To the Editors of The Crimson:

After listening to or reading a variety of misconceived notions about Robert Brustein's possible appointment as director of the Loeb, it was certainly a relief to come across Stephen Toope's realistic appraisal in The Crimson of December 5. Nonetheless, although I agree with Toope in many respects, I think a somewhat different and possibly even more realistic interpretation of certain facts is open to us.

Toope remarks that those who support Brustein assume Brustein will support undergraduate theater at Harvard, that "he will be transformed into a crusader of undergraduate rights." I support Brustein's presence here but I hope he would do no such thing. Toope also chastises Brustein's supporters for assuming the new director will make an effort to "expand theater participation at Harvard." Presumably Toope means the new director could, if he chose, use his repertory company to train amateur but interested students and bring more students planning a theater career to Harvard in the first place. Again, although I support Brustein, I do not expect he would necessarily want to do this. I realize Brustein himself has been ambiguous about these matters. Still, I imagine his basic interests are obvious--and that few undergraduates could participate in the professional program of a newly-created Harvard School of Drama seems to me neither unfortunate nor even unnatural.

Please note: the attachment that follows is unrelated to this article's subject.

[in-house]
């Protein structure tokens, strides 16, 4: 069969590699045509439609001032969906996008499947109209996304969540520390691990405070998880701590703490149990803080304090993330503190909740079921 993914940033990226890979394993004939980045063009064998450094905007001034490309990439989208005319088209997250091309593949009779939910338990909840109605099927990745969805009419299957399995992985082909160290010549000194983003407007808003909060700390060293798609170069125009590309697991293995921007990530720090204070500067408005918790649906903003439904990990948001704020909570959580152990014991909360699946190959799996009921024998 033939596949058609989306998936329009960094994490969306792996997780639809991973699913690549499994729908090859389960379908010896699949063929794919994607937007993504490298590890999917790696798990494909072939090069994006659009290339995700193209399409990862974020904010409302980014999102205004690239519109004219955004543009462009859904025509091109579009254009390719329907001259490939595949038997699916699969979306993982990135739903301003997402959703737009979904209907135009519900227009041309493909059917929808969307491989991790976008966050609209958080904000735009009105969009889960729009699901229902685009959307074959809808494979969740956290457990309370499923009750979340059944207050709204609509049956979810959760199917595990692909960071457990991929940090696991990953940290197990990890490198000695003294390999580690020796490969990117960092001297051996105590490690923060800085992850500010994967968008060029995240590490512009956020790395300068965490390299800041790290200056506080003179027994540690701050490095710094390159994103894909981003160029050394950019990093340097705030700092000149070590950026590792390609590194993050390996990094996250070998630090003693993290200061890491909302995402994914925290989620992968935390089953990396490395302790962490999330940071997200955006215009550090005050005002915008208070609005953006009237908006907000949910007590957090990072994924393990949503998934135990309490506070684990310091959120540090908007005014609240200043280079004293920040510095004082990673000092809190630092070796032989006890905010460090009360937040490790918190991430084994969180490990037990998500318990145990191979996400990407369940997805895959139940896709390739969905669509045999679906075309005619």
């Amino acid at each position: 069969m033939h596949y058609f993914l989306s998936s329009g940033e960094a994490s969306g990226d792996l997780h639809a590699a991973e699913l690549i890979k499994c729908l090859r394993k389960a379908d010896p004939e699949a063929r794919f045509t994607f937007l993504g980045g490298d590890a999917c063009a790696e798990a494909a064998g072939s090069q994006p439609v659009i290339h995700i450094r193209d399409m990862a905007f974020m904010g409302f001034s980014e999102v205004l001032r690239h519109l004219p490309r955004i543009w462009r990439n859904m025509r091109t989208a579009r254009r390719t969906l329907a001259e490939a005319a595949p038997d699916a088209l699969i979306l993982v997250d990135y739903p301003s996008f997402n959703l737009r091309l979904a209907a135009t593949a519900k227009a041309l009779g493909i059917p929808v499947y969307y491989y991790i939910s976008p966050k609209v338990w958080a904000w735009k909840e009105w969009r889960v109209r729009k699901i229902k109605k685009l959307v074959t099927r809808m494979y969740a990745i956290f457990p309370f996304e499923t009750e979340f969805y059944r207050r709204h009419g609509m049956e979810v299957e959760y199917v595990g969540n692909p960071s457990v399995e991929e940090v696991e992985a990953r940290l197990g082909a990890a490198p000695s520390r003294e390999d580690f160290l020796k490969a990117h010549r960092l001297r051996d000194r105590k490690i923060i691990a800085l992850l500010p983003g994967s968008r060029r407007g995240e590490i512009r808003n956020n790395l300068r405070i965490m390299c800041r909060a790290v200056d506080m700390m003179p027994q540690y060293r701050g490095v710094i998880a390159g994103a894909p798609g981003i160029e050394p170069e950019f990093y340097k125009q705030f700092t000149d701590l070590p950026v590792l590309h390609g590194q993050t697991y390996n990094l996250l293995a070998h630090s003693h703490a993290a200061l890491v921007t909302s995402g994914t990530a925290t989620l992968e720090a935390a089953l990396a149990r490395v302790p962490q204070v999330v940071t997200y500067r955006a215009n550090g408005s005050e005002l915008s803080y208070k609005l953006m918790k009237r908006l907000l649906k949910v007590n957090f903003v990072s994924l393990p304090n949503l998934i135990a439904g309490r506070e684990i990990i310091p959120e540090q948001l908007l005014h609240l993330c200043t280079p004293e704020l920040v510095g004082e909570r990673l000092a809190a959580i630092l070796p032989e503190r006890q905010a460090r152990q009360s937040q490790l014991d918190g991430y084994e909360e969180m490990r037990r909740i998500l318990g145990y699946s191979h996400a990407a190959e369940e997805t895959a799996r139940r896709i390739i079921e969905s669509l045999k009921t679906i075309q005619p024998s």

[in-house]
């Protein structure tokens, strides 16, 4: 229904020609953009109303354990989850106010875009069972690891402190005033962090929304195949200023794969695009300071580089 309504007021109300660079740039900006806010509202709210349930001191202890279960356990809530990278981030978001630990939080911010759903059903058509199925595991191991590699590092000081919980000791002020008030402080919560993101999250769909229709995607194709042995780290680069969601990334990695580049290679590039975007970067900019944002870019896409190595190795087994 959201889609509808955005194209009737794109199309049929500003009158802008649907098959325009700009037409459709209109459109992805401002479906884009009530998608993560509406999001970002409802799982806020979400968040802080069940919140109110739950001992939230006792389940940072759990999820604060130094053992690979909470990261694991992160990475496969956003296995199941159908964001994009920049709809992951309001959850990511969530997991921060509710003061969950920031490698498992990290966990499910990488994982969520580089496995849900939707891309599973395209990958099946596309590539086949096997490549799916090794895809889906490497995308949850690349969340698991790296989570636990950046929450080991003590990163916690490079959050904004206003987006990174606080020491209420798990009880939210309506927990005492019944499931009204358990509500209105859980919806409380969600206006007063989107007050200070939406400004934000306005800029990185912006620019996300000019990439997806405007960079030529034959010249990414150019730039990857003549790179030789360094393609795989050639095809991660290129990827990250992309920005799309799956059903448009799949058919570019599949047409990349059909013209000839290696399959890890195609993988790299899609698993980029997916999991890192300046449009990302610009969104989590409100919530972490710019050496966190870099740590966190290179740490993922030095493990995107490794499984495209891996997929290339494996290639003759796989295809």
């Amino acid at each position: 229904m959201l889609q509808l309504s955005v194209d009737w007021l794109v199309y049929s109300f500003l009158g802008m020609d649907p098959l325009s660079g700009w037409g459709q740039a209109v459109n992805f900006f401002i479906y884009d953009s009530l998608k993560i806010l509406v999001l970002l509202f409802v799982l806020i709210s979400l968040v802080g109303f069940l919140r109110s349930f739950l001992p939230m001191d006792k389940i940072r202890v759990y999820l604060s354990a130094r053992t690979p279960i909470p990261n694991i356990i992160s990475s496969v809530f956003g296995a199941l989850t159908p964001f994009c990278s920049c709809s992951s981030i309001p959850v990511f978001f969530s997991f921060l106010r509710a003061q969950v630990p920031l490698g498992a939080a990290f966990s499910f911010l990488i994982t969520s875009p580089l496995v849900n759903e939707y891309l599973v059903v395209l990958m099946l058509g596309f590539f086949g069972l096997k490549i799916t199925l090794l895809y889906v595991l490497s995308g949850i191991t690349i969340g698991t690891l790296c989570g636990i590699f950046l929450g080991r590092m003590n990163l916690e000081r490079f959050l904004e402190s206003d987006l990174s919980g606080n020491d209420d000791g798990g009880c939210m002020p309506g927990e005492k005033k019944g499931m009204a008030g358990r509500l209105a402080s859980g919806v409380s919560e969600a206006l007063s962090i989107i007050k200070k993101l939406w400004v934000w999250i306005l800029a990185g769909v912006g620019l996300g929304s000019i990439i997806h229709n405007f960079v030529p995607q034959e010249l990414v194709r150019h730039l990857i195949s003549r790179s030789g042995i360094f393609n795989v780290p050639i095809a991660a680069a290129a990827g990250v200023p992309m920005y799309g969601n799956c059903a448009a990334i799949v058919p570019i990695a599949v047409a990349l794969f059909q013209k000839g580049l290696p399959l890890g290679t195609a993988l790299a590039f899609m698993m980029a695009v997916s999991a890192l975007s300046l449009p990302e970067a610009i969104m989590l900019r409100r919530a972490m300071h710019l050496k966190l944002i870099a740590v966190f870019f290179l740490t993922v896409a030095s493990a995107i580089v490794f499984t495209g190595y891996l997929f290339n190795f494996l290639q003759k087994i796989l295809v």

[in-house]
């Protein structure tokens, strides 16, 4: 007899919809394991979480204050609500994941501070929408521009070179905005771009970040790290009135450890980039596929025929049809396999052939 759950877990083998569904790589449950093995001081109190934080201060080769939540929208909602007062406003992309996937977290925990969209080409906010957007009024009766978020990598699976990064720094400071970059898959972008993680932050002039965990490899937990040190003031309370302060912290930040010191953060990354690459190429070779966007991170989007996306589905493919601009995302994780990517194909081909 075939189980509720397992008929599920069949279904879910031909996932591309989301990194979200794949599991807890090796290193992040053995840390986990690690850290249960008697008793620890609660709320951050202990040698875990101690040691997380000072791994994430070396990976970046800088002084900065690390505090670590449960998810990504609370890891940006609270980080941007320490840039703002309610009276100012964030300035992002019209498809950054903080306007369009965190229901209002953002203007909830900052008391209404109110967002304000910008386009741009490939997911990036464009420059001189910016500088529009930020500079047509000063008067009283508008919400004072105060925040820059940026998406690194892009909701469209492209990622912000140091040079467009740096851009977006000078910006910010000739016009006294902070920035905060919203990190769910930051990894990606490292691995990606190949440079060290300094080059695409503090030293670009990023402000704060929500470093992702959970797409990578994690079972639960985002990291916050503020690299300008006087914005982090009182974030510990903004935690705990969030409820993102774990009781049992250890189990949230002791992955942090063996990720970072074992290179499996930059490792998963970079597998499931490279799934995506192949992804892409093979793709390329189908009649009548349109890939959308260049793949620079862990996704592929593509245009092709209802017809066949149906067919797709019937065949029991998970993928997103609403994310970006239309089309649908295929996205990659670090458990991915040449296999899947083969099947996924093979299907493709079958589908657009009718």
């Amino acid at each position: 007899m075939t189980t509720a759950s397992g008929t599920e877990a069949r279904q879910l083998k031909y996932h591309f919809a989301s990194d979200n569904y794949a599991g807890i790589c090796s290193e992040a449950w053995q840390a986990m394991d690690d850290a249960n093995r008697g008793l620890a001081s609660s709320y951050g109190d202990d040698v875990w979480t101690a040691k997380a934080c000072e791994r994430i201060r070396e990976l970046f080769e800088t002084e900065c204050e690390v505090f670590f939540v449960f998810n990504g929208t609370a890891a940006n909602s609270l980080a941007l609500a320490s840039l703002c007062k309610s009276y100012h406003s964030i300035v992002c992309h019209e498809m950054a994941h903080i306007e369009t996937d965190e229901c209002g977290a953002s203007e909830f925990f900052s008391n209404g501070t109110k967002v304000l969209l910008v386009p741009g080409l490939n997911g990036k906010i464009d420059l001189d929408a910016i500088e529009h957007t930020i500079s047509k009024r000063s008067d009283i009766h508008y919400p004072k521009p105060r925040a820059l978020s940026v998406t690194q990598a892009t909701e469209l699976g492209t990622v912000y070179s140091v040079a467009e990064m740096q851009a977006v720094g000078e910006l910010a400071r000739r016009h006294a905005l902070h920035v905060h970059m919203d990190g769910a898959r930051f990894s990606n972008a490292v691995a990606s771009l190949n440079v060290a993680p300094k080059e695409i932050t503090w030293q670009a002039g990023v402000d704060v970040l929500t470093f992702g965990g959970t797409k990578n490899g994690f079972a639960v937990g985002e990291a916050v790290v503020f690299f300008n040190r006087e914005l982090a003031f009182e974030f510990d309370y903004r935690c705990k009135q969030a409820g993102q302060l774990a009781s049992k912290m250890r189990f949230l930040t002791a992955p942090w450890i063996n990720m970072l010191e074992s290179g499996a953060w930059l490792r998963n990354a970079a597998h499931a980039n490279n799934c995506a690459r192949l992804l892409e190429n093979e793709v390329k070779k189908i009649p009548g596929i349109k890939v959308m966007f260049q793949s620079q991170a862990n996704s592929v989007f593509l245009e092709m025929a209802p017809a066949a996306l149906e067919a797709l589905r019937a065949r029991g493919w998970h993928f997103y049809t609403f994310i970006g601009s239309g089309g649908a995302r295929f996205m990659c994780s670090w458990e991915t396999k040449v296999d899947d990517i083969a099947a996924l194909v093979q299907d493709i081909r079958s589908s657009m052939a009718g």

The issue is of course at root a question of the necessity for a professional theater company here. Many voices have been loudly raised against this spectre of "professionalization," but I am not sure where some of those who argue against professional schooling or academic specialization of one sort or another think they have chosen to go to school. Despite what the Admissions Office might say, and as our own experiences in innumerable petty situations will attest, Harvard is hardly just a liberal arts college. To act as if Harvard College equals Harvard University--and that undergraduate opinion and requirements should be satisfied above all else--is to choose to ignore part of Harvard's basic nature as a major scientific and research institution.

Toope and others have suggested ways in which Brustein could burnish his tarnished image among undergraduates. It would be nice if the man took all of this thoughtful criticism to heart. But I am not particularly sanguine. Looking at the matter realistically, taking a modest view of the impression undergraduate concerns can (and should) make on university policies and plans in general, we miss the boat if we categorically reject Brustein and his proposals. It would now be best to put aside antagonisms and welcome Brustein and the exciting possibilities he has suddenly opened up. Whitney Davis '80